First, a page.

A Day in the Life

Put Him Down.

Put him down. I’m told this on a regular basis. In fact, I’ve been told this on a regular basis since my first baby was born. Yet I didn’t. Put her down. Ever. Then with baby #2 I was cautioned again. Put her down. I couldn’t. I would miss something for sure.

I was wracked with guilt and plagued with fear about something terrible happening to me…to us, because I held my babies too much. I wasn’t sure if we would implode, explode or spontaneously combust, but I couldn’t stop. I was addicted. And they were too.

Then I noticed something strange. All of those well meaning voices cautioning, urging me to put her down, would allow a moment or two to elapse, then they would pick her up.

Baby #3. Put him down. He’s too big. He needs to crawl, walk, whatever. Put him down.

Then they would pick him up. I won’t say it was intentional, I can’t. Yet I would say its cultural.
And now I know.

I hold them. Each of them still. Maybe only for a moment here and there. If they are hurt, disappointed, sleepy, happy, nearby, accomplished. You name it, I will drop what I am doing and hold them. Now completely guilt free. They are well adjusted, socially balanced, independent, creative, confident, intelligent, silly, loving, occasionally cranky, stubborn, intense and periodically engage in meltdowns of epic and sometimes comical proportions. They are…wait for it…normal kids.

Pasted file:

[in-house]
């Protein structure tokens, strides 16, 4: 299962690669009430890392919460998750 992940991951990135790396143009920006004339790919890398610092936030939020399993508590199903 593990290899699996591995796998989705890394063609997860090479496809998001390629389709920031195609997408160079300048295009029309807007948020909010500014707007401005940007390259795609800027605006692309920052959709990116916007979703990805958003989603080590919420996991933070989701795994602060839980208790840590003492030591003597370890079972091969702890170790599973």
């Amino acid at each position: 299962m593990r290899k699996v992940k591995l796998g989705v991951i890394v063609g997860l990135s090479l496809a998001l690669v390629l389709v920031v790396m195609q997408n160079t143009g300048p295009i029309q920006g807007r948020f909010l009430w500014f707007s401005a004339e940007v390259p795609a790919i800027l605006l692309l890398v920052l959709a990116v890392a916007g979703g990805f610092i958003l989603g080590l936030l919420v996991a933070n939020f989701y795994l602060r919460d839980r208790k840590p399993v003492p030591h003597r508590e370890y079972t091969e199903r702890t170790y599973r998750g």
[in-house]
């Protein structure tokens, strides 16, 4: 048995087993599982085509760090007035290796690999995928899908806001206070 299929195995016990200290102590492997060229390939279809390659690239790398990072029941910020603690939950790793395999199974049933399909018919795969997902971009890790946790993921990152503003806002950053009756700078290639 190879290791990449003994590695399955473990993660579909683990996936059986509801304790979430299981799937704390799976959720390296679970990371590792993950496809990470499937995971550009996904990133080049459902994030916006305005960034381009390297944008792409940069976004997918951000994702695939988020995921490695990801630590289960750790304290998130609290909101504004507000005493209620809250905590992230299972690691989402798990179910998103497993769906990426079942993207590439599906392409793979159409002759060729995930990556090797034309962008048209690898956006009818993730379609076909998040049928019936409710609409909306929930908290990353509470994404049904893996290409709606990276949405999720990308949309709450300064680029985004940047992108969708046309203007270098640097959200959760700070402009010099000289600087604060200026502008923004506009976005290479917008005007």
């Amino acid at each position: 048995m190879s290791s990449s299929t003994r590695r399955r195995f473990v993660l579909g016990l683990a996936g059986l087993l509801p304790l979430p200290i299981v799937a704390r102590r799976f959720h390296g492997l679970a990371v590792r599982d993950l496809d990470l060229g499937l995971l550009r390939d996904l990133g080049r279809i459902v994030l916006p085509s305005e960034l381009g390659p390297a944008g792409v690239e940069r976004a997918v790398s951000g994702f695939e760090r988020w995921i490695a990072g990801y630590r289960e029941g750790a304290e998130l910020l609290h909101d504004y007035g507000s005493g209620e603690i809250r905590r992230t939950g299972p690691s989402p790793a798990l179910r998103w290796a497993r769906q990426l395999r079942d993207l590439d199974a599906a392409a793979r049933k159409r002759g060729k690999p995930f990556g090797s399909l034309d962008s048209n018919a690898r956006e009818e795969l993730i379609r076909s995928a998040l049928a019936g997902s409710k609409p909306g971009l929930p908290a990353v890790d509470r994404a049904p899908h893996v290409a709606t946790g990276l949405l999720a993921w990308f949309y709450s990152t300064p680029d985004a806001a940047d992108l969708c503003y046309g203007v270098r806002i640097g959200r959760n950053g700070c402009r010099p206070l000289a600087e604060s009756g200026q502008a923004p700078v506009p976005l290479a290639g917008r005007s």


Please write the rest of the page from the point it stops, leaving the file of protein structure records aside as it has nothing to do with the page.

Catastrophe averted.

And I still hold them. I don’t carry them all…no way. Besides, I plank to strengthen my core, and I pray that God have mercy on my back. But I figure if we are going to do life together, the six of us, we might as well do it in close proximity to each other, while we still can.

As I type this I sit, holding my.last.baby.ever. And he is sound asleep.

I have grown completely accustomed to the pressure applied from the weight of his head against my chest. Him inhaling while I exhale and exhaling while I inhale. The soft melodic sound of breath passing through his tiny nose and the sucking sounds he still makes although he doesn’t breast feed anymore. I have grown accustomed to his scent and tiny body radiating so much heat that the both of us don’t need a blanket and our skin gets a little bit tacky from the sweat. I used to sit and try to figure out ways to get him off me and lay him down without waking him. But not anymore. I feel as though I’m on borrowed time. As long as he wants me to rock him to sleep, I will suck it up and do it…sans complaints.
I will breath deeply and memorize the sound of his breathing. I will dream of what kind of man he’ll become. I’ll think of how much more pressure the weight of his head against my chest now applies, and how it may be suppressing my lung capacity ever so slightly making my breathing a tad more shallow. I’ll think about everything. Everything, that is, except putting him down.

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